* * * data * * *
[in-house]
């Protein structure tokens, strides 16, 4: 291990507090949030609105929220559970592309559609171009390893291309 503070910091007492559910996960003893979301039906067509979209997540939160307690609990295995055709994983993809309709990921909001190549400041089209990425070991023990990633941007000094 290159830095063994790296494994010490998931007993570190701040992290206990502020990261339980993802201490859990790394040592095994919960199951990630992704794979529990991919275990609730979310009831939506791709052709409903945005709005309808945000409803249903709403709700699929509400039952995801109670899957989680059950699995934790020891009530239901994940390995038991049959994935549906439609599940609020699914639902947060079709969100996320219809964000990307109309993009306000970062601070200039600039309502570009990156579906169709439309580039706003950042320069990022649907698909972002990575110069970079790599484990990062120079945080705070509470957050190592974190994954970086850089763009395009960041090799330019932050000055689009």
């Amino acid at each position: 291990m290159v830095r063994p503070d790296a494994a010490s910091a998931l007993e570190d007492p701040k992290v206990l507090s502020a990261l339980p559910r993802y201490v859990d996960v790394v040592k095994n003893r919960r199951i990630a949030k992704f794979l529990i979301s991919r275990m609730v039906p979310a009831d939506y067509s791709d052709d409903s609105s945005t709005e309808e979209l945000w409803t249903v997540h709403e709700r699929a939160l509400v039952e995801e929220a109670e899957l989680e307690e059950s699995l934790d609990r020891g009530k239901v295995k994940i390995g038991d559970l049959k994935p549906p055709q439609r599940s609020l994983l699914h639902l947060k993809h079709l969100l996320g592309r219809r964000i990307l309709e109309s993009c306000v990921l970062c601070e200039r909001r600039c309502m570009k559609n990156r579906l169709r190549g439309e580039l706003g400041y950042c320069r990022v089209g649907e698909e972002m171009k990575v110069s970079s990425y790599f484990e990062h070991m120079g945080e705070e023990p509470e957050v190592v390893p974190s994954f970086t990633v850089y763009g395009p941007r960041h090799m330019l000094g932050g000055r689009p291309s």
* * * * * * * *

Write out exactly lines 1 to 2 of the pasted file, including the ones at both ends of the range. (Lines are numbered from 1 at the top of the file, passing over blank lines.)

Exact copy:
[in-house]
């Protein structure tokens, strides 16, 4: 291990507090949030609105929220559970592309559609171009390893291309 503070910091007492559910996960003893979301039906067509979209997540939160307690609990295995055709994983993809309709990921909001190549400041089209990425070991023990990633941007000094 290159830095063994790296494994010490998931007993570190701040992290206990502020990261339980993802201490859990790394040592095994919960199951990630992704794979529990991919275990609730979310009831939506791709052709409903945005709005309808945000409803249903709403709700699929509400039952995801109670899957989680059950699995934790020891009530239901994940390995038991049959994935549906439609599940609020699914639902947060079709969100996320219809964000990307109309993009306000970062601070200039600039309502570009990156579906169709439309580039706003950042320069990022649907698909972002990575110069970079790599484990990062120079945080705070509470957050190592974190994954970086850089763009395009960041090799330019932050000055689009």